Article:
NYC Police Commissioner William Bratton: ‘We Are Not a Racist Organization’
By Tom HaysNEW YORK — The city’s top law enforcement official went on a media blitz to deny that the chokehold death of a black suspect shows that police are singling out minorities in a crackdown on minor offenses and to insist that Mayor Bill de Blasio is “very pro-cop.”
In an interview with The Associated Press, Police Commissioner Bill Bratton said he wanted to counter “some of the misimpressions and some of the momentum that’s been gained by self-serving interests” since the videotaped death last month of Eric Garner. Bratton also spoke to CNN, CBS and local television affiliates.
The mayor said tensions that arose after Garner’s July 17 death must be part of the city’s past as it moves toward unity.
“This has to be a turning point moment,” de Blasio said. “We can’t let any moment that leaves us so sad and pained be an end point. It has to be an opening of a door to something better.”
That, de Blasio said, includes a plan already underway to retrain the New York Police Department on how best to work more closely with the community.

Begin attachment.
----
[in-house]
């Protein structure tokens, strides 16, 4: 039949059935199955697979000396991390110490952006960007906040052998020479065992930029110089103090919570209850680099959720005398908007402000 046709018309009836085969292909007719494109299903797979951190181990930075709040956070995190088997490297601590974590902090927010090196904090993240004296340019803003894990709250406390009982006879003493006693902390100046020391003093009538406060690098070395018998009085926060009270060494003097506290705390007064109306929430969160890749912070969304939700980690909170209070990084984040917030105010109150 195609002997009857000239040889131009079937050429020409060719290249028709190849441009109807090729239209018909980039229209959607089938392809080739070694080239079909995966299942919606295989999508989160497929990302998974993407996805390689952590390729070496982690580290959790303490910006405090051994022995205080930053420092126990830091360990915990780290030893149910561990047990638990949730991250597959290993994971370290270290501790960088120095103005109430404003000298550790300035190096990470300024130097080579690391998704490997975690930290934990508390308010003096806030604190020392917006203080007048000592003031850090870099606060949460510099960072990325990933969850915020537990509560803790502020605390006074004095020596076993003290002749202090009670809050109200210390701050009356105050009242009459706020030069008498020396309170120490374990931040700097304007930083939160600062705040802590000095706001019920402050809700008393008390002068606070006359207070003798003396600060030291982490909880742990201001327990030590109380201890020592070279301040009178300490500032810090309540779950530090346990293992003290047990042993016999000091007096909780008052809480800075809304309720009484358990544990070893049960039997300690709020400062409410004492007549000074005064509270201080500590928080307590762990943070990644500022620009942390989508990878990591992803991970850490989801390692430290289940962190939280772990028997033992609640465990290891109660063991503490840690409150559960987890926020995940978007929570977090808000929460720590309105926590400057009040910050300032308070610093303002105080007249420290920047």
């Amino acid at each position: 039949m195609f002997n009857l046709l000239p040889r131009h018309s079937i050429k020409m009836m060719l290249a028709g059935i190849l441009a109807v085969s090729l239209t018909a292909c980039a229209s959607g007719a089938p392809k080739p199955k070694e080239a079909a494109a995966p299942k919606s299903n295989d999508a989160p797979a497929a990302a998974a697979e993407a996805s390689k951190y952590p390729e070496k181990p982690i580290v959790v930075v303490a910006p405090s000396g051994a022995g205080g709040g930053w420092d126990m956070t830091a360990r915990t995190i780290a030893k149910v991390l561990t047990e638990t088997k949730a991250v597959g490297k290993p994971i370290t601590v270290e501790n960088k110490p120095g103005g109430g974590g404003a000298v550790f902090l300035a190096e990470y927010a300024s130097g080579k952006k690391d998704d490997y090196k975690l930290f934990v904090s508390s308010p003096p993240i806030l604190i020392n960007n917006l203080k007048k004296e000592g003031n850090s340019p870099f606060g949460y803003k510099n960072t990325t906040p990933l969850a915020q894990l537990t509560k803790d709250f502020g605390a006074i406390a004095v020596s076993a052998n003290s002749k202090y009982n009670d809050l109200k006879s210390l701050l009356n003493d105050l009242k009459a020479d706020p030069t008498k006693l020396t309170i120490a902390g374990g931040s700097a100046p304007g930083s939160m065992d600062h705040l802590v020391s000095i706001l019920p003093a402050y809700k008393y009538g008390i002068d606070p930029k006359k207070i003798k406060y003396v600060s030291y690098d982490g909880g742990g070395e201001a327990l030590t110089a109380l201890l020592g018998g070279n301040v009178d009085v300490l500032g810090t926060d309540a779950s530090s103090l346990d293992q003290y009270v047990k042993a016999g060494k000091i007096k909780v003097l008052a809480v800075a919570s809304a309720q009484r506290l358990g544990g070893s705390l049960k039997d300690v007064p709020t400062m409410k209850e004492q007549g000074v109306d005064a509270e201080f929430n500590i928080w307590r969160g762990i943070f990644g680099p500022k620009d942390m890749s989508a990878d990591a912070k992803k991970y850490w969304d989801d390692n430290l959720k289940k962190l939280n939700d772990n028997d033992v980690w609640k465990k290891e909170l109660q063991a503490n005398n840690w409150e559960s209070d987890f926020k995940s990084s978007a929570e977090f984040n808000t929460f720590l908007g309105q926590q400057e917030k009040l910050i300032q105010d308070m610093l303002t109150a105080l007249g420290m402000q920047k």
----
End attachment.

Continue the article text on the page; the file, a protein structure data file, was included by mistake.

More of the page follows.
The amateur video showing officers struggling to arrest Garner on suspicion of selling loose, untaxed cigarettes on Staten Island and a subsequent medical examiner finding that a chokehold, barred under police policy, contributed to his death have raised questions about the NYPD’s “broken windows” strategy — the idea that fighting smaller crimes like drinking in public discourages more dangerous behavior.
Bratton responded that there are more misdemeanor arrests in minority neighborhoods because more officers are assigned there in response to higher crime rates.
“Are there more minorities impacted by enforcement? Yes. I’m not denying that,” he said. “But it’s not an intentional focus on minorities. It’s a focus on behavior.”
He added: “We are not a racist organization — not at all.”